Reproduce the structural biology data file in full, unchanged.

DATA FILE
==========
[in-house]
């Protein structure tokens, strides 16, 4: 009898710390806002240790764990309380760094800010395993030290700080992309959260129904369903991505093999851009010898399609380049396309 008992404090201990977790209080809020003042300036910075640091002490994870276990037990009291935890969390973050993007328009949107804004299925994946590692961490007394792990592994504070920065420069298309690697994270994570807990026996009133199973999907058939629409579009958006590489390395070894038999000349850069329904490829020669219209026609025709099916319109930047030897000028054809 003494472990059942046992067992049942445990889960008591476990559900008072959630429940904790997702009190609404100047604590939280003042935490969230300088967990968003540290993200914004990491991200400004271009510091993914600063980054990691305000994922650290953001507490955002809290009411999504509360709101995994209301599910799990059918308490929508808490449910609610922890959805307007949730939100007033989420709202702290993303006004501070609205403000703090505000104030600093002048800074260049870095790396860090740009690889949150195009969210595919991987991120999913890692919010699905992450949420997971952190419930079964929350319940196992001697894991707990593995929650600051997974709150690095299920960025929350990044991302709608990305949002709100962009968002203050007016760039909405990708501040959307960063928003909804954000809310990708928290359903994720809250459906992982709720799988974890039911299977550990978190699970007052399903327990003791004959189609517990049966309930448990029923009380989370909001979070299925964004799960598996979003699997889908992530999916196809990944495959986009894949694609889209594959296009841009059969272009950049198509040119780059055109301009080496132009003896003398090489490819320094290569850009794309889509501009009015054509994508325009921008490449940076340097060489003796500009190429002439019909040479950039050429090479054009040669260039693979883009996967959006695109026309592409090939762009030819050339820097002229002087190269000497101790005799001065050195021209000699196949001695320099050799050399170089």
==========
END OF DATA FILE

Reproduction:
[in-house]
């Protein structure tokens, strides 16, 4: 009898710390806002240790764990309380760094800010395993030290700080992309959260129904369903991505093999851009010898399609380049396309 008992404090201990977790209080809020003042300036910075640091002490994870276990037990009291935890969390973050993007328009949107804004299925994946590692961490007394792990592994504070920065420069298309690697994270994570807990026996009133199973999907058939629409579009958006590489390395070894038999000349850069329904490829020669219209026609025709099916319109930047030897000028054809 003494472990059942046992067992049942445990889960008591476990559900008072959630429940904790997702009190609404100047604590939280003042935490969230300088967990968003540290993200914004990491991200400004271009510091993914600063980054990691305000994922650290953001507490955002809290009411999504509360709101995994209301599910799990059918308490929508808490449910609610922890959805307007949730939100007033989420709202702290993303006004501070609205403000703090505000104030600093002048800074260049870095790396860090740009690889949150195009969210595919991987991120999913890692919010699905992450949420997971952190419930079964929350319940196992001697894991707990593995929650600051997974709150690095299920960025929350990044991302709608990305949002709100962009968002203050007016760039909405990708501040959307960063928003909804954000809310990708928290359903994720809250459906992982709720799988974890039911299977550990978190699970007052399903327990003791004959189609517990049966309930448990029923009380989370909001979070299925964004799960598996979003699997889908992530999916196809990944495959986009894949694609889209594959296009841009059969272009950049198509040119780059055109301009080496132009003896003398090489490819320094290569850009794309889509501009009015054509994508325009921008490449940076340097060489003796500009190429002439019909040479950039050429090479054009040669260039693979883009996967959006695109026309592409090939762009030819050339820097002229002087190269000497101790005799001065050195021209000699196949001695320099050799050399170089």